That is a real experience which has led TVJ to call on the authorities to create an enabling environment for DSO – one that rebates and removes Special and General Consumption Taxes on all equipment broadcasters acquire and import to make DSO happen.
REMOVE IMPORT DUTIES
We also call on the authorities to remove import duties and consumption taxes on TV sets and set top boxes that consumers will have to acquire to continue to receive their local television service.
We ask that the authorities waive all spectrum and regulatory fees on broadcasters who are undertaking this switchover process for the switchover period and for the first ten years after analogue switch off, so that we can provide consumers with a full range of new digital services that broadcasters have to fund from our own coffers.
It is our view that since the Government has mandated this change within a certain time frame, Government should within that same time frame lead by example and purchase its new digital TV sets or set top boxes to replace or convert signals for TV sets in its ministries, government offices, police stations, tax offices, schools, hospitals and other health facilities islandwide, thereby demonstrating that it is committed to the switchover it has mandated, and it is committed to do so within its own stipulated time frame.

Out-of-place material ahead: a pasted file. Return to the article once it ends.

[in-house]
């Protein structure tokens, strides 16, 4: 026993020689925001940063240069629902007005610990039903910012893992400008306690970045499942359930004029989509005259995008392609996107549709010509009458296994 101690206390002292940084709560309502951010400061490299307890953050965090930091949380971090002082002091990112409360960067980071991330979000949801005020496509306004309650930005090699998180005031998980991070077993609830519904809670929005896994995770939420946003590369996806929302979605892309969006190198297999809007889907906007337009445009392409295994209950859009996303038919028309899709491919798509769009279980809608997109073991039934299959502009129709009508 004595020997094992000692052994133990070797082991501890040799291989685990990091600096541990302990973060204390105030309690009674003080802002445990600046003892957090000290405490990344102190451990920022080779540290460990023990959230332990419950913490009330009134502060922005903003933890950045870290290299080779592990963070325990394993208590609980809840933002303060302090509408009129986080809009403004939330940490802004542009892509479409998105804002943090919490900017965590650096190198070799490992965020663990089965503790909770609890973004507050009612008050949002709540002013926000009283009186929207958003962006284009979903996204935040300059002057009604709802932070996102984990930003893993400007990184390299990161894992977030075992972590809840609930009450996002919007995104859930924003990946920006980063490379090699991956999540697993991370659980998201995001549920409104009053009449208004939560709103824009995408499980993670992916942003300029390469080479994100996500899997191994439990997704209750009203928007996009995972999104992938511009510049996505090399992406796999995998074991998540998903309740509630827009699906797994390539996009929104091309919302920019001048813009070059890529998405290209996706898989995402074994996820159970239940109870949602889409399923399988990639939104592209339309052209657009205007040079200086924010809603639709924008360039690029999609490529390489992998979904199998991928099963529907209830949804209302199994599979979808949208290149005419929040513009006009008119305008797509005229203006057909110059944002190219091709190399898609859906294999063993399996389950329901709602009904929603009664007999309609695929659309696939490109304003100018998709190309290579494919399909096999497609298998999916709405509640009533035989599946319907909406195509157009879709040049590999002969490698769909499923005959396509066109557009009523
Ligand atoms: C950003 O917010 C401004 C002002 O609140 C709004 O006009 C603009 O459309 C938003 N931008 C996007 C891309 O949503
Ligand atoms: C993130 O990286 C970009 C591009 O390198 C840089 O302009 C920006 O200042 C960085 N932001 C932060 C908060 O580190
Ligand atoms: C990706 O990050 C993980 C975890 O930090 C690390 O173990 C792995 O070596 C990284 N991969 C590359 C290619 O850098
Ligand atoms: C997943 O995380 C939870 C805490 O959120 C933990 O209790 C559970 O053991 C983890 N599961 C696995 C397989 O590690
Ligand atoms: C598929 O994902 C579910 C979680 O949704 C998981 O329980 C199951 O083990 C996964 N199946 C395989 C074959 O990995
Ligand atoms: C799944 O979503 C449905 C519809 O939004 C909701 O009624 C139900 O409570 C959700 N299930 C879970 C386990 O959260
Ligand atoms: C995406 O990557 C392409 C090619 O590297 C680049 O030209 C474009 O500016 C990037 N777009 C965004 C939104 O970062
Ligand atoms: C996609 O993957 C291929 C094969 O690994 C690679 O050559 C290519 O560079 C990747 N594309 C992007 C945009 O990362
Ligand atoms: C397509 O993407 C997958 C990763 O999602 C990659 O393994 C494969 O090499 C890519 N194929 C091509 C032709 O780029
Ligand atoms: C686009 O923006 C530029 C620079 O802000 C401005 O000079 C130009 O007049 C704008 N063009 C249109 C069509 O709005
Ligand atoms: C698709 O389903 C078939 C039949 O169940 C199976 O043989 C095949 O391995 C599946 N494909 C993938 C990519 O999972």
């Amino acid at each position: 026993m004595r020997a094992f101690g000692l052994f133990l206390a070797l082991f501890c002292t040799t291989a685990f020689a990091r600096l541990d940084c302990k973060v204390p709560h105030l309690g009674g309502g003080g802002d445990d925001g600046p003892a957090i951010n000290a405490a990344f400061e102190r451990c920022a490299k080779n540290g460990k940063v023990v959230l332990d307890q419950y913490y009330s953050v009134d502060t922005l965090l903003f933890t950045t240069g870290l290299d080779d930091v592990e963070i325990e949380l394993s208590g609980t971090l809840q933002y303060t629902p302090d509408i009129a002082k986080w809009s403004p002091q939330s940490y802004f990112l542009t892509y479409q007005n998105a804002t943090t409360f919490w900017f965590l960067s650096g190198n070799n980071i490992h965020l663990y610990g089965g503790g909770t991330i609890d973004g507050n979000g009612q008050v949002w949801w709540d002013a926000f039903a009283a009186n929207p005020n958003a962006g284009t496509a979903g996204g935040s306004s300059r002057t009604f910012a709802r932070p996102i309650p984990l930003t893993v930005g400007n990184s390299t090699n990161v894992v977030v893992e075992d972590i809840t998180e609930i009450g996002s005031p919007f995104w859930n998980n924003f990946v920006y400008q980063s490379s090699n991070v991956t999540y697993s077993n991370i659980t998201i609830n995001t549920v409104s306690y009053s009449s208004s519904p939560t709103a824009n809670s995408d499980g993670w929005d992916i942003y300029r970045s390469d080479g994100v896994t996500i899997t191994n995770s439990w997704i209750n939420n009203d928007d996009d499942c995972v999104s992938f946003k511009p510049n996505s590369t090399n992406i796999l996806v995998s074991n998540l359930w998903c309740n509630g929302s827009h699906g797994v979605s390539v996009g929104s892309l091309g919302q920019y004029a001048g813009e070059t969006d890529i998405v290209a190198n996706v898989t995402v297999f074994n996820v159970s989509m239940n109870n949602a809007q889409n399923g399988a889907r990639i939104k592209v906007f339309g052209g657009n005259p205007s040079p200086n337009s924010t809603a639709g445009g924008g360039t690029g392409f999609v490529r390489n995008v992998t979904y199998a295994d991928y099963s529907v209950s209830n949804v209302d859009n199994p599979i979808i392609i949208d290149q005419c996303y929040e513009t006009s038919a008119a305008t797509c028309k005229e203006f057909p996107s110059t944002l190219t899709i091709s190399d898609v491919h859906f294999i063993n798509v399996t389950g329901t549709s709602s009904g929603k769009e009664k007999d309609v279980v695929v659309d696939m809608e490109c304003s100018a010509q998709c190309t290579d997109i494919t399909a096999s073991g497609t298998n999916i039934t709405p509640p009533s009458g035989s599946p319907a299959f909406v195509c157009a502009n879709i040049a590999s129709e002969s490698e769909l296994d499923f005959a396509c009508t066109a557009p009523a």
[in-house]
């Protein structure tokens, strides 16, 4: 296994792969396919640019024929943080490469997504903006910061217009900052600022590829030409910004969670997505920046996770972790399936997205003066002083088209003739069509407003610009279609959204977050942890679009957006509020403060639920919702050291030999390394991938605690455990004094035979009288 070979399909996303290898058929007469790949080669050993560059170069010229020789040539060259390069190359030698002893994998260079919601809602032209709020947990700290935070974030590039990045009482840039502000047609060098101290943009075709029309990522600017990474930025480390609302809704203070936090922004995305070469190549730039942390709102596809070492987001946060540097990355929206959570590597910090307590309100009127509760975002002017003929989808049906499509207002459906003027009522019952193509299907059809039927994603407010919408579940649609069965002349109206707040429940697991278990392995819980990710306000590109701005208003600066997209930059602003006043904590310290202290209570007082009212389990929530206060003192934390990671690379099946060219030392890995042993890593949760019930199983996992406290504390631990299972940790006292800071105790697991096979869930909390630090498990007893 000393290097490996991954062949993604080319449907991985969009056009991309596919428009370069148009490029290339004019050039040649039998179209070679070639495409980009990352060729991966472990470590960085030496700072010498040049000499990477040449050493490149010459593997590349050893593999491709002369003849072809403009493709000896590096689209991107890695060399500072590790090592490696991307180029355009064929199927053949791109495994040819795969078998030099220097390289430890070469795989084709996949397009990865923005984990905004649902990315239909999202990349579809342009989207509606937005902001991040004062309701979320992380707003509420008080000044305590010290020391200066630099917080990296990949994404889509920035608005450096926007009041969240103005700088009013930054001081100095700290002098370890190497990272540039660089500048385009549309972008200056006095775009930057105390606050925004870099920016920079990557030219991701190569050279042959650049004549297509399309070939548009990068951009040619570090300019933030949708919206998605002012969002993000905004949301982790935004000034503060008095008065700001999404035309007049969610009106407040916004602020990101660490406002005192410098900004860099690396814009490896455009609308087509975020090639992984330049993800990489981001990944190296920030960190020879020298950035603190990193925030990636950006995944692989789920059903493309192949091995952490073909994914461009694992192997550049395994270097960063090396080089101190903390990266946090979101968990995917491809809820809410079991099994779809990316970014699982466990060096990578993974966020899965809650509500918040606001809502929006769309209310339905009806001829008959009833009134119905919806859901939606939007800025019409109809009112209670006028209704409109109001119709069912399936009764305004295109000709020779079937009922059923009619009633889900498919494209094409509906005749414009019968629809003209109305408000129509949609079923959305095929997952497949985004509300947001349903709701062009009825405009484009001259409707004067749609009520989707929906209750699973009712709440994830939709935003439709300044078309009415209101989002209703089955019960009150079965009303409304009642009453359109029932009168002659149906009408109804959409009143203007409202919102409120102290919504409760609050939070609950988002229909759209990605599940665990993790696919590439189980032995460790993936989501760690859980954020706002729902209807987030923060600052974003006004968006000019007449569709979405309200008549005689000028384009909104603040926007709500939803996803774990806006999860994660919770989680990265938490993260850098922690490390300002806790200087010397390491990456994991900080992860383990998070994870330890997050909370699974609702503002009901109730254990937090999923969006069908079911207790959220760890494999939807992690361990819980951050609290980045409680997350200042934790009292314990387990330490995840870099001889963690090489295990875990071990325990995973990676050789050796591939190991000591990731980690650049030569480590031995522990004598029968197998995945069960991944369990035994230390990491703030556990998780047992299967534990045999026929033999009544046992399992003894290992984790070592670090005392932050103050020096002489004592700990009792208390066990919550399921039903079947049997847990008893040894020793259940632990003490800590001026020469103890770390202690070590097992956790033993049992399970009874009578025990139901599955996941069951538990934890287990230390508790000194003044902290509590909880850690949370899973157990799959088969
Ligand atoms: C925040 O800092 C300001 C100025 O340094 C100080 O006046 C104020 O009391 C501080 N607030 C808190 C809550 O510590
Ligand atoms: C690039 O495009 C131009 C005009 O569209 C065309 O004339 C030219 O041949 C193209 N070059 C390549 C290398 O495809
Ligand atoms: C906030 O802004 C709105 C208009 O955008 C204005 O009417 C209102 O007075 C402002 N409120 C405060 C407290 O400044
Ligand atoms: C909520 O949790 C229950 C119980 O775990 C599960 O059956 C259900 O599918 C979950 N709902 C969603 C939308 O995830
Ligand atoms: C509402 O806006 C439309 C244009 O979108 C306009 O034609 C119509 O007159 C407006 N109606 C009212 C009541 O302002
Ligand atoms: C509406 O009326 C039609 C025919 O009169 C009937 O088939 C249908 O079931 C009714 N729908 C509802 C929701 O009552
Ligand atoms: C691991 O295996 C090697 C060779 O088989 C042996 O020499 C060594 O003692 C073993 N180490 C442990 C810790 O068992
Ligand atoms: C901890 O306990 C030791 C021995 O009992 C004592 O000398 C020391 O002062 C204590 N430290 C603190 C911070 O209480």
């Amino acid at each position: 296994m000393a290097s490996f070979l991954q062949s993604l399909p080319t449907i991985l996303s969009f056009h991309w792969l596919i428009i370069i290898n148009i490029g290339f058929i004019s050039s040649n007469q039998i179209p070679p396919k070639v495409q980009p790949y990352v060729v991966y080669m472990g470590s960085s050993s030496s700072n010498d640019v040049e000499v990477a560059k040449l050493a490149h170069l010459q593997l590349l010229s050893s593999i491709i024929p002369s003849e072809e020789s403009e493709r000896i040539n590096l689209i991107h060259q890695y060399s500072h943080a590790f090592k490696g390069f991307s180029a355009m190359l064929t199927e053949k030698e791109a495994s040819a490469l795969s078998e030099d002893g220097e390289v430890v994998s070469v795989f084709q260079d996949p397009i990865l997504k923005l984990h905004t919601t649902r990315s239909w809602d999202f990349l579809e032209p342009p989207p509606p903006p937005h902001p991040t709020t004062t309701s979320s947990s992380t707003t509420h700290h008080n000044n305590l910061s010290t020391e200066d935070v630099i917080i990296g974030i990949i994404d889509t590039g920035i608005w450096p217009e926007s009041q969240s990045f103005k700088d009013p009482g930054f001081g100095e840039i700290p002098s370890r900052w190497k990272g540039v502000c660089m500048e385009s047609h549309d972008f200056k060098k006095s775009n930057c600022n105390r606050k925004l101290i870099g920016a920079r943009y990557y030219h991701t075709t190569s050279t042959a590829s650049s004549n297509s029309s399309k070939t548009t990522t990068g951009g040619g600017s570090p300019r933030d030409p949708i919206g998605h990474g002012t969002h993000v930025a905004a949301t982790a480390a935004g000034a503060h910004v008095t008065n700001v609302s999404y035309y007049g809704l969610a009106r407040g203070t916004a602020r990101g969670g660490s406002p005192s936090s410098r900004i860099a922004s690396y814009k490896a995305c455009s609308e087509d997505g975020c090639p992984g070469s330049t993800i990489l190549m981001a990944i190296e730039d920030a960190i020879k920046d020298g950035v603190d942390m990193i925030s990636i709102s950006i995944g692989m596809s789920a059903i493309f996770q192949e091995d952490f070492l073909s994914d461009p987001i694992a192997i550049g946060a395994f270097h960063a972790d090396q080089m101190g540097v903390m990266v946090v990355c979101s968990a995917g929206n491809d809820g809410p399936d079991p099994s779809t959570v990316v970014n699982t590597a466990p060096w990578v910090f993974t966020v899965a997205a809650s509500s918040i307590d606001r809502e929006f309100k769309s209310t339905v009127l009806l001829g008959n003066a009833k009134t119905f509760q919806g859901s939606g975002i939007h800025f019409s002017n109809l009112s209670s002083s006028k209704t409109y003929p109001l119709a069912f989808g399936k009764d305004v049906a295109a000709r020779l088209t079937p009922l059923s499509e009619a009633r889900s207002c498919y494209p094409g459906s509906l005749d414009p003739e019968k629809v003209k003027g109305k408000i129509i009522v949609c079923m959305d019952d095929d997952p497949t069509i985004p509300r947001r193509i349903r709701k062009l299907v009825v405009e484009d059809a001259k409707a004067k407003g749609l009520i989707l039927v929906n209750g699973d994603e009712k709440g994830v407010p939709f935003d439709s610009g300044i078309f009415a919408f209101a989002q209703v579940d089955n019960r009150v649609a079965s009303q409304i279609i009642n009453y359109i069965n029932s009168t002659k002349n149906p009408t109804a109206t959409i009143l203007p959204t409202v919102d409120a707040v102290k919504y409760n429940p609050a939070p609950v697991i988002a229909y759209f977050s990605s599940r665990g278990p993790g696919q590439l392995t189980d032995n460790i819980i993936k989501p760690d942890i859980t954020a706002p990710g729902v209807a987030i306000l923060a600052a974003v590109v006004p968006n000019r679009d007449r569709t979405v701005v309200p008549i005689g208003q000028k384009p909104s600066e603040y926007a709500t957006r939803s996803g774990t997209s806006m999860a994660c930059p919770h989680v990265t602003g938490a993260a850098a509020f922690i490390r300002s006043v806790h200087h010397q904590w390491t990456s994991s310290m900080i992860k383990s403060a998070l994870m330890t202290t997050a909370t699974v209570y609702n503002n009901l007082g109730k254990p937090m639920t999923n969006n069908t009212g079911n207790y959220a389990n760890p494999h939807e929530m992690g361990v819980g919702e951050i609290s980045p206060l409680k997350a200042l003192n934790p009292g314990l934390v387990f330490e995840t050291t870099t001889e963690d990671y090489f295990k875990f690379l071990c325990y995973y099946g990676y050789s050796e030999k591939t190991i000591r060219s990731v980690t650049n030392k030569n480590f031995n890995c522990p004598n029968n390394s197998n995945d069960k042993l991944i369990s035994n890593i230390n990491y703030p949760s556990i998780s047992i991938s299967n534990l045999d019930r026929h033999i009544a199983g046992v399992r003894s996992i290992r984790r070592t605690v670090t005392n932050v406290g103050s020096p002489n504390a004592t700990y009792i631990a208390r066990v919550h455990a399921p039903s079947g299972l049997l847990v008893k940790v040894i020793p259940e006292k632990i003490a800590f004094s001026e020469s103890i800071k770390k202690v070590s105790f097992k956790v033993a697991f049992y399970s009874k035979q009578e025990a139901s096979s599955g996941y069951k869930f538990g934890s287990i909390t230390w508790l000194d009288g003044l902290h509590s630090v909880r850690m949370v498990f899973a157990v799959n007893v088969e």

As I explained to our shareholders, all of us as stakeholders know that the January 2023 Analogue Switch Off date that was set cannot be achieved. With global logistics delays affecting manufacturing and delivery of all types of equipment, that date could no longer be met. In any event, few countries have been able to set one date and achieve it, unless it was fully funded by the government. Even in some small island states that require the use of only one transmitter, it has taken longer than a year for the consumers to change their sets or get converter boxes. Indeed, when the USA named its first ASO date, it had to extend the deadline twice before it eventually achieved the mark. This was between 2009 and 2014. They were not operating in a pandemic. There was no global supply chain issue.